Anyone who farms and produces cotton is constantly focused on reaching their maximum yield potential in a given year. One of the most crucial factors in achieving that goal is proper irrigation. The type of irrigation strategies you employ depends primarily on the amount of rainfall you get in your area, the soil type you have on your farm and other such variables that you’ll need to take into account.
In addition, cotton farmers must understand that the water requirements for cotton change throughout the crop’s growth cycle. The requirements for water are greatest at peak bloom. Therefore, cotton growers must consider what sort of access to water they have, and plan to make sure they are able to provide adequate levels of irrigation during the most important growth periods of the year.
With this in mind, here’s a quick overview from our irrigation system company in the Southwest US about how the plant’s growth cycle affects the irrigation practices used:
- From planting to first square:
You typically don’t need to worry about irrigation from the time you plant the crop to the first emergence of the cotton plants. In more arid regions, you may need to do some irrigation before planting to create a proper water balance in the soil to support germination. However, if you water directly after planting, this will lower the temperature and potentially result in diseases forming in the seedlings. After germination, the seedlings will start to develop some roots, and having a water deficit at this time can actually encourage the roots to grow deeper to seek out water.
- From first square to first flower:
This period lasts about three weeks. During this time, the potential fruiting sites (known as squares) are really starting to develop. The plants grow rapidly at this time, and irrigation should be used to supplement rainfall as needed to support the available water balance in the area. There must be sufficient water to prevent the plants from wilting. Once the signs of wilting appear, there’s already been enough stress done to the plant to damage its yield potential.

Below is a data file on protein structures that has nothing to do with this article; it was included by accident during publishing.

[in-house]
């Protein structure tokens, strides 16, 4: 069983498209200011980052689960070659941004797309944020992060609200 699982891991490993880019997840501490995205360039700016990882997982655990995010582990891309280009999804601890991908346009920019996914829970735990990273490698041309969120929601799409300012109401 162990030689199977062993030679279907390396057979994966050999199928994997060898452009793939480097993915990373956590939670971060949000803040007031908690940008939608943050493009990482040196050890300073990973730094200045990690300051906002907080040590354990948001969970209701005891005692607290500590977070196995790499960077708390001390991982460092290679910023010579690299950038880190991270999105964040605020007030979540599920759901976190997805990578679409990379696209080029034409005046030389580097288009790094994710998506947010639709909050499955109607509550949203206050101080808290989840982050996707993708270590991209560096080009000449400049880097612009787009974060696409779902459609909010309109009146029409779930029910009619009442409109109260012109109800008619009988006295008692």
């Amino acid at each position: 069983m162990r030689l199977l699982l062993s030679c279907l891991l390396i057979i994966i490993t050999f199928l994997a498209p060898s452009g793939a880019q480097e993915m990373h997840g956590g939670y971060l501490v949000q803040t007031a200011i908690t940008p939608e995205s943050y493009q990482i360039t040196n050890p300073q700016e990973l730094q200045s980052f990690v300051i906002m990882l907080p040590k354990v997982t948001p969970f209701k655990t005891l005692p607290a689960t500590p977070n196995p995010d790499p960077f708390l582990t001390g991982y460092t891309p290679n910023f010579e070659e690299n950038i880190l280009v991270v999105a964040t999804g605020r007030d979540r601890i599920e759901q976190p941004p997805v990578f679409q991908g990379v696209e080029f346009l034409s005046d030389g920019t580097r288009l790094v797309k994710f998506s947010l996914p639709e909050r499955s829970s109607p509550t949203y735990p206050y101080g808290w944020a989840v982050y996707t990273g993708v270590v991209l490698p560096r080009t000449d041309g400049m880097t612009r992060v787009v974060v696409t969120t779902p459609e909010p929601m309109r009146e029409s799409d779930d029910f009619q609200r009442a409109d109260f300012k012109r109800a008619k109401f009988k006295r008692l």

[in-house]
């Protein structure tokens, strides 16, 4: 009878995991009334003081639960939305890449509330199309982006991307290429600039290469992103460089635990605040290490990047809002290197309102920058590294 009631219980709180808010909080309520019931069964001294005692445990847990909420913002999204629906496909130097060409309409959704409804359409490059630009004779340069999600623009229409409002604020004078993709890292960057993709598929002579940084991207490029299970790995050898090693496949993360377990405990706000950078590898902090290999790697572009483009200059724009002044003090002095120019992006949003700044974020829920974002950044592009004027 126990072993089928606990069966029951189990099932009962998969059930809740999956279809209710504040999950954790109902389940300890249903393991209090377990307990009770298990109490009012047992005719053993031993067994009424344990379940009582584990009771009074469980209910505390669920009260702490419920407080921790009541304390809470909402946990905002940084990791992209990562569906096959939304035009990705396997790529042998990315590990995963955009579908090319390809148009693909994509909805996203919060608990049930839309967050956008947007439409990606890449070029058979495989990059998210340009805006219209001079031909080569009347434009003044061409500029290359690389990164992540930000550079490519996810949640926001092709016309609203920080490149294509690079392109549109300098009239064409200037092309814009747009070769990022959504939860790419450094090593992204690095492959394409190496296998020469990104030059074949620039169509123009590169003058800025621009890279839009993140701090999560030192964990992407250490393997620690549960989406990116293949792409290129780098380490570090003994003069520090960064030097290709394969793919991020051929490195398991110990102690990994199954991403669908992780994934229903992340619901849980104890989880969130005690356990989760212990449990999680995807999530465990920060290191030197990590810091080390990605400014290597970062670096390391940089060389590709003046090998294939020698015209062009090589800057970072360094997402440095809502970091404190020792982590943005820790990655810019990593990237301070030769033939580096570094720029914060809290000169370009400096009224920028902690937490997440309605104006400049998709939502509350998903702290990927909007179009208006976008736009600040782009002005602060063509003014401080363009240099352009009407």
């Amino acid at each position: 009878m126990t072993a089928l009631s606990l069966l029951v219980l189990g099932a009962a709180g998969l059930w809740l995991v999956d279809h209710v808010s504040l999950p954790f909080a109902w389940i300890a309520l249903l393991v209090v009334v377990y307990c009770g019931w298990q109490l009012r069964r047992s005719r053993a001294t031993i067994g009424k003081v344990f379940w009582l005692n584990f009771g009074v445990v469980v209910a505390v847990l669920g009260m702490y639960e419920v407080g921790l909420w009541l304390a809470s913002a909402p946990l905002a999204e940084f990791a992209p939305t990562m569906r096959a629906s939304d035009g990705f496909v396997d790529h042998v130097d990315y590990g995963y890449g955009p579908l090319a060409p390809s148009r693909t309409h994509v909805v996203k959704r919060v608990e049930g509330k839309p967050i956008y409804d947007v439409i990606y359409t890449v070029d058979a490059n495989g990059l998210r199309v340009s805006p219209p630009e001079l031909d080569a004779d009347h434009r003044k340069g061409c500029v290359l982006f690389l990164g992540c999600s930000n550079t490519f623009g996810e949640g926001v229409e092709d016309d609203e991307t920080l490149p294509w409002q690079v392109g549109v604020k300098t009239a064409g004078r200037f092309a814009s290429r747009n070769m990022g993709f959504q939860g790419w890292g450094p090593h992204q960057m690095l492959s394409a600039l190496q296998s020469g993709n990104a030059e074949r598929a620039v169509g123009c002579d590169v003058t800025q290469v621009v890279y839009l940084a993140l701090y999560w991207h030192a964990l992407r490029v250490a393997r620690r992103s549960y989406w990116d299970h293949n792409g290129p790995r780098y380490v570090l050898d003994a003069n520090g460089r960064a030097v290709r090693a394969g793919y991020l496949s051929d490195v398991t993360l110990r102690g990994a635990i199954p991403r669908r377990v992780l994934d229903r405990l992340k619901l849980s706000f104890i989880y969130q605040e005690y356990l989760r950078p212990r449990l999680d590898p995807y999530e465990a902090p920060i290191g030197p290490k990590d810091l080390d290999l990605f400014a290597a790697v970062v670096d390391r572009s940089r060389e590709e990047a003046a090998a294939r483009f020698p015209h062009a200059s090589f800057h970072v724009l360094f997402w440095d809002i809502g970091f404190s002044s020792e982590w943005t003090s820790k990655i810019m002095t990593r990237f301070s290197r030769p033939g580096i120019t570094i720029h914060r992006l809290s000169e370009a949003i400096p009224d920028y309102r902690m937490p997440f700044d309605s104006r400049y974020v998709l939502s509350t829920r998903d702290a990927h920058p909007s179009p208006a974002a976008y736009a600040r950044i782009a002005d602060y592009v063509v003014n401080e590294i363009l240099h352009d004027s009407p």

- First flower to peak bloom:
Water requirements for cotton increase after blooming and peak during the third and fourth weeks of the bloom. A lack of water can cause some significant problems with the yield and with the quality of the crop.
- Peak bloom to open bolls:
After the fourth week of blooming, the need for water starts to decrease a bit. When you will actually cease irrigation is going to vary, but in general, you want to provide one last irrigation when the bolls start to open. If you have a noticeable number of bolls that have opened, especially if they’re on lower plant nodes, this is when you should cut off irrigation practices.
For more information about the irrigation and growth cycles of the cotton plant, or for tips from an irrigation system company in the Southwest US, reach out to B&M Pump Irrigation Sales & Service, Inc. today.